POSITIVE VERSUS NEGATIVE THINKING
Taylor, D. E. M. (1979). Human endurance - mind or muscle? British Journal of Sports Medicine, 12, 179-184.
Subjects were 5 male officer cadets, aged 19-23 years exposed to a variety of "atmospheres" while undergoing particularly challenging and enduring tasks.
Implication. Do not add stress in competitions - the disruption has a physiological cost. Do not change the perception of external pressures or the task once a contest begins.
Implication. Self-efficacy is increased if there is a perceived probability of positive outcomes.
Implication. Performance threats during an activity are stressful and reduce performance potential and the quality of the performance.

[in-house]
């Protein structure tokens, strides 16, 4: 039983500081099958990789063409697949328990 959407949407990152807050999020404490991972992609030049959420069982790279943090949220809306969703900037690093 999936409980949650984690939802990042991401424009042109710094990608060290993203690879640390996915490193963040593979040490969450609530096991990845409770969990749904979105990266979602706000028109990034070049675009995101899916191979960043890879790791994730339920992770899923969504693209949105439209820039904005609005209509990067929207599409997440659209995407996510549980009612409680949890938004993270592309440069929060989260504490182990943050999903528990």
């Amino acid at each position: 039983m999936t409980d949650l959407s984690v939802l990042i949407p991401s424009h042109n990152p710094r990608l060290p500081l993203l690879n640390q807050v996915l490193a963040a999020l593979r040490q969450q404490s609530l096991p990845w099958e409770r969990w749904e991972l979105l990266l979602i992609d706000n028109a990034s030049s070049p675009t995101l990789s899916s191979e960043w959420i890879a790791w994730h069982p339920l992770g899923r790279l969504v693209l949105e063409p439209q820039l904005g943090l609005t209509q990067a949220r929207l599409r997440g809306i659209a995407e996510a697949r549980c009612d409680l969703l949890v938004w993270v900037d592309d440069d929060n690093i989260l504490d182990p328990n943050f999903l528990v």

If a person believes he/she will not be successful or survive, then a psychological stress-spiral is induced resulting in an inappropriate cardiovascular response with tachycardia and hypertension in excess of cardiac output changes stimulated by the exercise. It is caused by too much adrenaline rather than too little. When a person believes he/she will be successful, no change in cardiovascular response will occur while performance will be improved by increased power and sustained effort.
If an athlete views a competitive situation as being stressful or negative, then physiological functioning will be less efficient than when it is viewed in a positive light.
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